From the Centre for Complementary Medicine Research, Department of Internal Medicine II, Technische Universität München, Munich, Germany (Drs. Melchart, Weidenhammer, Streng, Hoppe, and Linde); Division of Complementary Medicine, Department of Internal Medicine, University Hospital Zurich, Switzerland (Dr. Melchart); and Private Neurological Practice, Munich, Germany (Dr. Pfaffenrath).
Acupuncture for Chronic Headaches—An Epidemiological Study
Article first published online: 8 FEB 2006
Headache: The Journal of Head and Face Pain
Volume 46, Issue 4, pages 632–641, April 2006
How to Cite
Melchart, D., Weidenhammer, W., Streng, A., Hoppe, A., Pfaffenrath, V. and Linde, K. (2006), Acupuncture for Chronic Headaches—An Epidemiological Study. Headache: The Journal of Head and Face Pain, 46: 632–641. doi: 10.1111/j.1526-4610.2006.00365.x
- Issue published online: 8 FEB 2006
- Article first published online: 8 FEB 2006
- Accepted for publication October 24, 2005.
- complementary medicine;
- tension-type headache;
- observational study
Objective.—To investigate the characteristics and outcomes of patients undergoing acupuncture treatment for chronic headaches under conditions of routine care provided within the framework of statutory health insurance in Germany. Furthermore, we investigated correlations between different outcomes.
Patients and Methods.—Patients with migraine, episodic or chronic tension-type headache (TTH), or several other forms of chronic headache (cluster, vascular, drug-induced headache; other specific headaches) treated with acupuncture (mean number of sessions 8.6 ± 3.0) were included into an observational study. Detailed questionnaires including questions on headache days and instruments measuring disability (Pain Disability Index) and quality of life (SF-36) were completed before treatment, after treatment, and at 6 months after inclusion.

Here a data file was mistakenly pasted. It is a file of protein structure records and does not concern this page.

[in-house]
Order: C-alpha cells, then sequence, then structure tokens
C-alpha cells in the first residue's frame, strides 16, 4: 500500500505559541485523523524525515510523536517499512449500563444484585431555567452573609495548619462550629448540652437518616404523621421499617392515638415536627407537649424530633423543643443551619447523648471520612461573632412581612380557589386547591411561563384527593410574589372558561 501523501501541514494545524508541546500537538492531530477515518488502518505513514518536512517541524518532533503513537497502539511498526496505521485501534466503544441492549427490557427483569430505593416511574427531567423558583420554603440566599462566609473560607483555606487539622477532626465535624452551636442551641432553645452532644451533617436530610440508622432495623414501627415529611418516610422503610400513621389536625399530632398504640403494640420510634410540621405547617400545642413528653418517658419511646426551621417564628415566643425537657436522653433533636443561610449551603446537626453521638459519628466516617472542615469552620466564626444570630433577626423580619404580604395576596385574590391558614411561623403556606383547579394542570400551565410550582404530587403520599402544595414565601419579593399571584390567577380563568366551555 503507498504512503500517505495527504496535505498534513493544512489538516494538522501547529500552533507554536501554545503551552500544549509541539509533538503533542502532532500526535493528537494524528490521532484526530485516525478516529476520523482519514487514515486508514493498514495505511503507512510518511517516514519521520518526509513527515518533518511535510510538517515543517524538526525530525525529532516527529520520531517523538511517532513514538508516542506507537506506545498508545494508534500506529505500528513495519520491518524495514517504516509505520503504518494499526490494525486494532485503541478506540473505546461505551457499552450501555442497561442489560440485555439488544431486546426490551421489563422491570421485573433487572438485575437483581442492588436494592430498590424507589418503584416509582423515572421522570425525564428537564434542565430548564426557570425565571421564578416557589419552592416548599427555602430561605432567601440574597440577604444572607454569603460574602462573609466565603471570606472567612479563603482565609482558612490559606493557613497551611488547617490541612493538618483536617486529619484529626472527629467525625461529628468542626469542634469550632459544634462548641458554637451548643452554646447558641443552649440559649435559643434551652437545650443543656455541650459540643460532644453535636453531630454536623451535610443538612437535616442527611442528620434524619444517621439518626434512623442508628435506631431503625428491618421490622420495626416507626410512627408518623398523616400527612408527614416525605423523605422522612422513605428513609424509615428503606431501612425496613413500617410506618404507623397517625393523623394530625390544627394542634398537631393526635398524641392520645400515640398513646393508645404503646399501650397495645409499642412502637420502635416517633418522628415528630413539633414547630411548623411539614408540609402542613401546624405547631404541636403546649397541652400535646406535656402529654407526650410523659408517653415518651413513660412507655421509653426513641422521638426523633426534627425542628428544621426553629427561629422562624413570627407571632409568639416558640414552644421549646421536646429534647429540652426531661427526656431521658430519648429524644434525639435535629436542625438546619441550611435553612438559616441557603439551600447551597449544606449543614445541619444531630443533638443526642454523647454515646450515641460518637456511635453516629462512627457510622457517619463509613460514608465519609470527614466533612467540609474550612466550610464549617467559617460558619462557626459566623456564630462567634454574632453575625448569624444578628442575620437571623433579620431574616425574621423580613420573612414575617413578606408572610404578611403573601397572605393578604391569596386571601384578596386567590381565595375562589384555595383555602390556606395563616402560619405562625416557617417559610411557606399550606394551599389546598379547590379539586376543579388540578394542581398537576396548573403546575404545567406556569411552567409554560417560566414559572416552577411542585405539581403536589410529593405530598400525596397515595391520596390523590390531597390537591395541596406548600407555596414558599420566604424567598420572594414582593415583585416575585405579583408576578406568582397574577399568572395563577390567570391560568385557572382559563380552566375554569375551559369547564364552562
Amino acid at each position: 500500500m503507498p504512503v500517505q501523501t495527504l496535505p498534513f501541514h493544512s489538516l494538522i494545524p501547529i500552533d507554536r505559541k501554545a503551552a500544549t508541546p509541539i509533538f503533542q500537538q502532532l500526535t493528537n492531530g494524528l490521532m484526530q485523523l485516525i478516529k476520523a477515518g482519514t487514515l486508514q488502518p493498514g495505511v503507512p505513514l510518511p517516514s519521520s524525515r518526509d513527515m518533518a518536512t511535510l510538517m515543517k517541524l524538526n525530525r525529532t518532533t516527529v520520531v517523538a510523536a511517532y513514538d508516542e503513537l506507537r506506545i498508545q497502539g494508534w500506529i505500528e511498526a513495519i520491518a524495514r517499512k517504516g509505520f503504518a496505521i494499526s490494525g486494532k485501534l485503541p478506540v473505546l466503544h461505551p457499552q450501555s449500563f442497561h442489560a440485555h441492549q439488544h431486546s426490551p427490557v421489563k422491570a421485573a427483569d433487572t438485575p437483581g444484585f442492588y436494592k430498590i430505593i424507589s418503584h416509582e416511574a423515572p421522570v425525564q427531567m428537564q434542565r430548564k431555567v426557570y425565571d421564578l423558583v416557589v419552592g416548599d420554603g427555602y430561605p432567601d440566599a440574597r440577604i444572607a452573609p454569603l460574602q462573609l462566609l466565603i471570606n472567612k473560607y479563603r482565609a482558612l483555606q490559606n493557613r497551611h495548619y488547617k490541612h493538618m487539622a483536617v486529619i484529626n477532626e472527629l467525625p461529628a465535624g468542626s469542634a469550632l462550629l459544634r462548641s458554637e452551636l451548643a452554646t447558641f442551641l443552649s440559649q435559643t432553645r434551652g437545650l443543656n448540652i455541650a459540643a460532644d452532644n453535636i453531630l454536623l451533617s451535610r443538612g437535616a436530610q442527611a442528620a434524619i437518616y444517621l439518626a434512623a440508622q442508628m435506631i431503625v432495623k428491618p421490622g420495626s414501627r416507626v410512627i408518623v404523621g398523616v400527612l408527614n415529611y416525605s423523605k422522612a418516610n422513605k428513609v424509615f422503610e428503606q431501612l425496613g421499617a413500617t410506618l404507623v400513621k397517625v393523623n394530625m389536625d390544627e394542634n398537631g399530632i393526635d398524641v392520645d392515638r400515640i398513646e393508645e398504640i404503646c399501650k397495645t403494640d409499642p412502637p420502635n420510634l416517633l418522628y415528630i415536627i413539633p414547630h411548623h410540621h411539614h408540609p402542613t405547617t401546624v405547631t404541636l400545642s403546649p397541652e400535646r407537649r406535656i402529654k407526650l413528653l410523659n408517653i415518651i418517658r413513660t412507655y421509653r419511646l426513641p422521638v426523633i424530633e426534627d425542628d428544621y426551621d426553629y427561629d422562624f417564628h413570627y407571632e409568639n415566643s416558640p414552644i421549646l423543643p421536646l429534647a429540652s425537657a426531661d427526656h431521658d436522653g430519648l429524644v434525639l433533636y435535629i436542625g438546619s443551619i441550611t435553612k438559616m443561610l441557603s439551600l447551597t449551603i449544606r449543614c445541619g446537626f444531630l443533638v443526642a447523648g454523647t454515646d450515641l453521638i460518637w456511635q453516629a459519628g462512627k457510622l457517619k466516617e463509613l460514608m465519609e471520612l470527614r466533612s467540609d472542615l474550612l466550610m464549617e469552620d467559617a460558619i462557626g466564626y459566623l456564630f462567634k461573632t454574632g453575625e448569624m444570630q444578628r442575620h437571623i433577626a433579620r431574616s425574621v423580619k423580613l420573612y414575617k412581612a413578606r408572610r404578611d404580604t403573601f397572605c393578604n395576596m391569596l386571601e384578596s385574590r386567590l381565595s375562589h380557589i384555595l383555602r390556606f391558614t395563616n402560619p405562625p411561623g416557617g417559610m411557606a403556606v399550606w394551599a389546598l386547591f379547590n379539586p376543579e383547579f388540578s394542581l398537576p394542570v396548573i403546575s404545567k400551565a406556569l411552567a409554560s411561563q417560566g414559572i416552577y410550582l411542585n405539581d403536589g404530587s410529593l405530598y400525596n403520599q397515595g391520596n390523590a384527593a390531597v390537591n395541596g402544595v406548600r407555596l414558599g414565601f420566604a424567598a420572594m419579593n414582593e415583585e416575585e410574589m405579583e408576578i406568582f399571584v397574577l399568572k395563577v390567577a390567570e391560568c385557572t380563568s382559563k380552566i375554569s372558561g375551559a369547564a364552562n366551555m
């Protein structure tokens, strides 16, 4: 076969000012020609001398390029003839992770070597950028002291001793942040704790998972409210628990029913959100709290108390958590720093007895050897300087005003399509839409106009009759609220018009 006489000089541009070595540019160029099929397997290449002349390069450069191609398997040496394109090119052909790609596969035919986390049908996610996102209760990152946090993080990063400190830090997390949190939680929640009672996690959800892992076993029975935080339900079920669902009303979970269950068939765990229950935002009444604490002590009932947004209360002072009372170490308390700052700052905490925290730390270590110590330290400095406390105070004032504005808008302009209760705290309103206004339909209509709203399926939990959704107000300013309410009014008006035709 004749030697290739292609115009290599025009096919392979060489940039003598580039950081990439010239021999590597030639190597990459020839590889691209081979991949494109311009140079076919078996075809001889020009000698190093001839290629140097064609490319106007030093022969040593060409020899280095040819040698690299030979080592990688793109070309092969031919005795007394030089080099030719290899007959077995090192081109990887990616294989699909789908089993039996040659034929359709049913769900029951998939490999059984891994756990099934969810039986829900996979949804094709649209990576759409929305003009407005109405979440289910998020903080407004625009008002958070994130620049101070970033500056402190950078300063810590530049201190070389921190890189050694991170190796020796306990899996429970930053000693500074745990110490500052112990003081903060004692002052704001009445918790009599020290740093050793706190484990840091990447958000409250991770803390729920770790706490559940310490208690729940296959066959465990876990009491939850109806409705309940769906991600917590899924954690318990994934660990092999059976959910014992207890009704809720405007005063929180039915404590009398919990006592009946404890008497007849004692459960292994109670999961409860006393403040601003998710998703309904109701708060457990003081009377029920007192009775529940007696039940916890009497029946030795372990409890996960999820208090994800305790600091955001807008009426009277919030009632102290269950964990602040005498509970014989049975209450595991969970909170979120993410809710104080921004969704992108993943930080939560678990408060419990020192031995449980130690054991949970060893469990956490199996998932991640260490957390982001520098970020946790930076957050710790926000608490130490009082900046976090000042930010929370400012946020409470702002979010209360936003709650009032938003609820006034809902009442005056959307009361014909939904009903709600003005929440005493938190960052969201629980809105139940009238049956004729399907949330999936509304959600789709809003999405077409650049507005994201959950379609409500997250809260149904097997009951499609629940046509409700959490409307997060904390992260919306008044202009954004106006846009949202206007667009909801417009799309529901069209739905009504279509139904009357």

Results.—A total of 2022 patients (732 with migraine, 351 with episodic and 440 with chronic TTHs, and 499 with other diagnoses) treated by 1418 physicians were included in the main analysis. Sociodemographic and baseline characteristics differed considerably in the four diagnostic groups. Statistically highly significant and clinically relevant improvements were seen for all clinical outcome measures in all diagnostic groups. In 52.6% of patients headache frequency decreased by at least 50% compared to baseline. The comparison of headache frequency, pain intensity, and generic outcome measures showed that some of these outcomes correlate only weakly.
Conclusions.—In this epidemiological study, headache patients reported clinically relevant improvements after receiving acupuncture. Randomized trials performed in parallel to this study confirm the relevant overall effect, however, the effect may largely be due to potent unspecific needling and placebo effects.